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    1. @simon,

      [… it is just a version of Christianity infused with some Platonistic beliefs and various other bits and pieces. Saying that does not make them Christians is like saying Catholics are not Christians!]

      Ah, there’s the rub. You misunderstand what Christianity really is–based on what the real word of God says. Platonism is man-made doctrine. So is Catholicism. So is Gnosticism in general. As such, they cannot be true Christianity and must not be embraced with it (Galatians 1:8-9). Jesus Christ himself condemned Nicolaitanism, what we mistakenly call Christian Gnosticism today (see Revelation 2:6, 15).

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      1. @simon,

        You’re assuming that the Council of Nicaea (325 AD), hosted by the nascent (and heretical) Roman Catholic Church as led by Constantine the Great, was the beginning of the compilation of the Bible as we know it. However, you omit the fact that Revelation was in widespread use by Christians in the Ante-Nicene (pre-Nicene) period, starting with the end of the 1st century when it was written and distributed. A fragment of church writings in 170 AD listed Revelation as part of the New Testament. Irenaeus (130-202 AD) and Tertullian (155-240 AD) both mention Revelation in their writings as part of the accepted scripture for the New Testament.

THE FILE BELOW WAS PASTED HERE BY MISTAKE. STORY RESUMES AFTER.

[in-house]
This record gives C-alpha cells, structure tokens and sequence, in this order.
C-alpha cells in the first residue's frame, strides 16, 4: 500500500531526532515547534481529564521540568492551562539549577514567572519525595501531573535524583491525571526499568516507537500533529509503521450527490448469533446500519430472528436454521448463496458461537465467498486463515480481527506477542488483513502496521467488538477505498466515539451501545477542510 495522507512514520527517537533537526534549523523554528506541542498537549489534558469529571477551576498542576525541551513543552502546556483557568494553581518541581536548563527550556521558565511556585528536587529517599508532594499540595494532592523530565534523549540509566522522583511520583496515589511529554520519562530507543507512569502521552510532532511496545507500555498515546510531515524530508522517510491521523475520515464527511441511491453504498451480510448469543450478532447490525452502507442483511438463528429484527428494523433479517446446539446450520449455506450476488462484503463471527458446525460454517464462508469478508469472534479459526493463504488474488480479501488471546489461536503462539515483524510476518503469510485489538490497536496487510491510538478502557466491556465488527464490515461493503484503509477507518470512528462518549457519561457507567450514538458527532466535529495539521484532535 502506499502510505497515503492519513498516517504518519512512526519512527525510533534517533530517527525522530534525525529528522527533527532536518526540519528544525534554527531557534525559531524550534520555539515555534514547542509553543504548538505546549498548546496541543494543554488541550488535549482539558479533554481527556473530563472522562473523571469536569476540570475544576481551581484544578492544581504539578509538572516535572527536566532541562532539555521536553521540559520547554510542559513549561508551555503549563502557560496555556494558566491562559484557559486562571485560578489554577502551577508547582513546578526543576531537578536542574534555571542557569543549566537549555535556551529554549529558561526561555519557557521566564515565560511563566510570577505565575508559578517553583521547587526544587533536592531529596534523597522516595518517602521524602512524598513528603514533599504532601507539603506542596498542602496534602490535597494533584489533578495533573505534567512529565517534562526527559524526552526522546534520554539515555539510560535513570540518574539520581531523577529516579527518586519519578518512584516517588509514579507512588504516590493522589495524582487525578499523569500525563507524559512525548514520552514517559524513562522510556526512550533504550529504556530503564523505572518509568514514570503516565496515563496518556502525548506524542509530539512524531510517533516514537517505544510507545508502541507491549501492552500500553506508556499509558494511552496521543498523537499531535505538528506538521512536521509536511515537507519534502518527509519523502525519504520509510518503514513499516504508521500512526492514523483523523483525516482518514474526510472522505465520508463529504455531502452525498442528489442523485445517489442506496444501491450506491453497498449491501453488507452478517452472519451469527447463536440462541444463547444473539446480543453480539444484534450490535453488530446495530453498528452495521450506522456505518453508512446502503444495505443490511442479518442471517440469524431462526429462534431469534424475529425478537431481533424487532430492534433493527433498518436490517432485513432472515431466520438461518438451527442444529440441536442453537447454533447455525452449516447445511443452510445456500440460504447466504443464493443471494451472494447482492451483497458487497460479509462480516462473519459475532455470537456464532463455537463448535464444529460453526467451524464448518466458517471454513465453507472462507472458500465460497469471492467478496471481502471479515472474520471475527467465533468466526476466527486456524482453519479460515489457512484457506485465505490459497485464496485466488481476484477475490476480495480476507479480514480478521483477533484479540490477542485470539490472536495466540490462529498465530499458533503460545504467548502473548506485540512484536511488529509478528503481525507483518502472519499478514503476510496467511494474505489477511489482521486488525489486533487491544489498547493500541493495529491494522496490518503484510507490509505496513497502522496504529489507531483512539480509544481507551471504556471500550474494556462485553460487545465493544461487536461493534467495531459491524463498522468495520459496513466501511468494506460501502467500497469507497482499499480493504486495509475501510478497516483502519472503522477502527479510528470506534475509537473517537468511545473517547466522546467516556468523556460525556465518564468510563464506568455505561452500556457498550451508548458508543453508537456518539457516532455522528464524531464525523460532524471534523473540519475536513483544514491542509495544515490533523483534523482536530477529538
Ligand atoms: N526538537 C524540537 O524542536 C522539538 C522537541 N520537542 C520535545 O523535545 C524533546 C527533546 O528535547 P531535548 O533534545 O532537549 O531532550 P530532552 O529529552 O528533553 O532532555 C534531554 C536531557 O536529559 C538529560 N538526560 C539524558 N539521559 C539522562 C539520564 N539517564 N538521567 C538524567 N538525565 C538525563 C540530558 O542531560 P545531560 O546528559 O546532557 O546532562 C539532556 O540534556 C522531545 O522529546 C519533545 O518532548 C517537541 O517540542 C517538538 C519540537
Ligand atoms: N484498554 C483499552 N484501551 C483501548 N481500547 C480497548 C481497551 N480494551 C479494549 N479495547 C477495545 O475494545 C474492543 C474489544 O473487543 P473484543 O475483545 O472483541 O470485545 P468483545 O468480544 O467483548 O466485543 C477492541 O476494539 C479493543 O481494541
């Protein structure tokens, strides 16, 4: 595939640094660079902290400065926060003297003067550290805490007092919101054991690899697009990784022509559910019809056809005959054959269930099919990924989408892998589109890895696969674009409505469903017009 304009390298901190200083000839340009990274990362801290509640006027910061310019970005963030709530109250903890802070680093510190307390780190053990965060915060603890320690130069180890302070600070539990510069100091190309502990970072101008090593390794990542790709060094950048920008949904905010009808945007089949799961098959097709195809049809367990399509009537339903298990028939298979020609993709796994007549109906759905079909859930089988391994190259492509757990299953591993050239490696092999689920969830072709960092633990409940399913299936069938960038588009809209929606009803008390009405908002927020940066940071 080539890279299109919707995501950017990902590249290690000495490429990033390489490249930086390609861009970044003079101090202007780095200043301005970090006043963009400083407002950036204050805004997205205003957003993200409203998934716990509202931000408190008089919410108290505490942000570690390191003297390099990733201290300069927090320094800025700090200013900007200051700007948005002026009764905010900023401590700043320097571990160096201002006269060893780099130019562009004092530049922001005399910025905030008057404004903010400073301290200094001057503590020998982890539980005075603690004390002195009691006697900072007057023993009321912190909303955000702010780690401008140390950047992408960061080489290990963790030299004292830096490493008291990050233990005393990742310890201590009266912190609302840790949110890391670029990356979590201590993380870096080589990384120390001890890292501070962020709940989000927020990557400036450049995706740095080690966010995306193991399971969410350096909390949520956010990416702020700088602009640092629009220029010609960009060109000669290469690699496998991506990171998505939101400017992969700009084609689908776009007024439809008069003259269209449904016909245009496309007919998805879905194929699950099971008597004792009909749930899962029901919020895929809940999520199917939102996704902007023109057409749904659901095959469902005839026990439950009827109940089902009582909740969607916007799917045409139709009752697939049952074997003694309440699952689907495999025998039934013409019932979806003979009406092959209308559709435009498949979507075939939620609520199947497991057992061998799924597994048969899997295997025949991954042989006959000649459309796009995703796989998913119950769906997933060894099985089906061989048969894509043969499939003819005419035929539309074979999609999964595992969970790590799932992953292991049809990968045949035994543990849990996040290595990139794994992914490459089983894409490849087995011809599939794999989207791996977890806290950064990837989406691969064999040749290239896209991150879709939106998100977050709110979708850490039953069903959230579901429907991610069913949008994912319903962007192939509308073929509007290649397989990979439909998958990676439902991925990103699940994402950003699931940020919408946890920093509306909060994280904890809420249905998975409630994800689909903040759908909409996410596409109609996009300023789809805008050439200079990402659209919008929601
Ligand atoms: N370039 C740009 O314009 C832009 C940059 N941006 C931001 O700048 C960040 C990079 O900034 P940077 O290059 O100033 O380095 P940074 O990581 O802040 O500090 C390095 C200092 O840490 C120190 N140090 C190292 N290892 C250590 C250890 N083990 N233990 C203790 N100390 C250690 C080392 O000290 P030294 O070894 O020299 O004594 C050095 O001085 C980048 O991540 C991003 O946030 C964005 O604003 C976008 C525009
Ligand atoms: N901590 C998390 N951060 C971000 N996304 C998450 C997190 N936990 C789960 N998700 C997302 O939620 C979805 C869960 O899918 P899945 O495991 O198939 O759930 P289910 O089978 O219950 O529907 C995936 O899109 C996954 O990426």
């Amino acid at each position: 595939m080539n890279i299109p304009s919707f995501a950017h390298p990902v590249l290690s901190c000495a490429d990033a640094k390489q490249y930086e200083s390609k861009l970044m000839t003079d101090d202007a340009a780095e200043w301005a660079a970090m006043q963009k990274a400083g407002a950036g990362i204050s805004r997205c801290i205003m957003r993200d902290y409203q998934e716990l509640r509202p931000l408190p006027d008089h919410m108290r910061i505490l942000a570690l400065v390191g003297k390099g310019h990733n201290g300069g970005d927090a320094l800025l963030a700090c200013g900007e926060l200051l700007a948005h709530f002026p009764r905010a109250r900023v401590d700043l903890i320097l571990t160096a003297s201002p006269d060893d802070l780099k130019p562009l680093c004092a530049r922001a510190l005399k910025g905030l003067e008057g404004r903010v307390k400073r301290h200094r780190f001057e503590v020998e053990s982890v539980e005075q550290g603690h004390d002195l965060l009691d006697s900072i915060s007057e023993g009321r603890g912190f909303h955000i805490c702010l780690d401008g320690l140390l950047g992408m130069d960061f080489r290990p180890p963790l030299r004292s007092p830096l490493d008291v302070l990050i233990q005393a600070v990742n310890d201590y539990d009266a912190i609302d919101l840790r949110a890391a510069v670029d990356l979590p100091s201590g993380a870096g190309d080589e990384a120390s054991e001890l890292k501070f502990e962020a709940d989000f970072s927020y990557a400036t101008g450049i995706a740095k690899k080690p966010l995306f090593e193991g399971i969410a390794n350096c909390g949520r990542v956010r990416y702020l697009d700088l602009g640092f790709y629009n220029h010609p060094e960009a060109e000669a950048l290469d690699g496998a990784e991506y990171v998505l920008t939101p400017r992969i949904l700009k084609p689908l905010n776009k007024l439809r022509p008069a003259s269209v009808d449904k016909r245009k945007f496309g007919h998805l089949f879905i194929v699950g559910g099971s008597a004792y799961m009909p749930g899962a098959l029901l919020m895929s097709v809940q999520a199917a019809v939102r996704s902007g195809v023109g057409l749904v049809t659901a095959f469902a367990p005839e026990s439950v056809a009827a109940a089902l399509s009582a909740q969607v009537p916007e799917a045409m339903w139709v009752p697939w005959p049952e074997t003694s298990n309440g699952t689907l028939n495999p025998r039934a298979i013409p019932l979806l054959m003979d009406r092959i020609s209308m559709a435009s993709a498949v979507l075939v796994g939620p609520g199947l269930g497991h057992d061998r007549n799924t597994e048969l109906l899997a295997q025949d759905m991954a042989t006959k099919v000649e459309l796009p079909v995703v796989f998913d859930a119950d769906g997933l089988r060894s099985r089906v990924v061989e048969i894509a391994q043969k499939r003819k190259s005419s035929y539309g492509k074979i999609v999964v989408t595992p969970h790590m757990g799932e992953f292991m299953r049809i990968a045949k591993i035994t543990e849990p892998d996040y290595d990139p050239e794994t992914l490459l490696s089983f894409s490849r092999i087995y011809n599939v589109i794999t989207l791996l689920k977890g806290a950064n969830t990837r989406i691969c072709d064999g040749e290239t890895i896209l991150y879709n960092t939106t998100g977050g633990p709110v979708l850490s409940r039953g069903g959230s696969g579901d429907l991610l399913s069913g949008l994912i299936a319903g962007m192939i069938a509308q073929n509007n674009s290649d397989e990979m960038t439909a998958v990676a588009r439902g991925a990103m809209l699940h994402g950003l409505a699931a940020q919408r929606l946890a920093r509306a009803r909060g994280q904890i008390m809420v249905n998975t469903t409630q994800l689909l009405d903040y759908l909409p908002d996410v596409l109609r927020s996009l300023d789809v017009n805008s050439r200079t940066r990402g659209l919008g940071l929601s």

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      2. @simon,

        We’re discussing reality, not assumptions about what may have been possible, so can you provide proof of your statements as I have done for mine with some cited or linked source material?

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      3. ok, simon,

        Now you’re just trolling. My original post above provided a link to a full text of the Gospel of Philip, links to Wikipedia for the Gospel of Philip and for Gnosticism, Bible references, and a link in a previous comment to an overview of the books early church fathers mentioned in their writings as being part of the New Testament.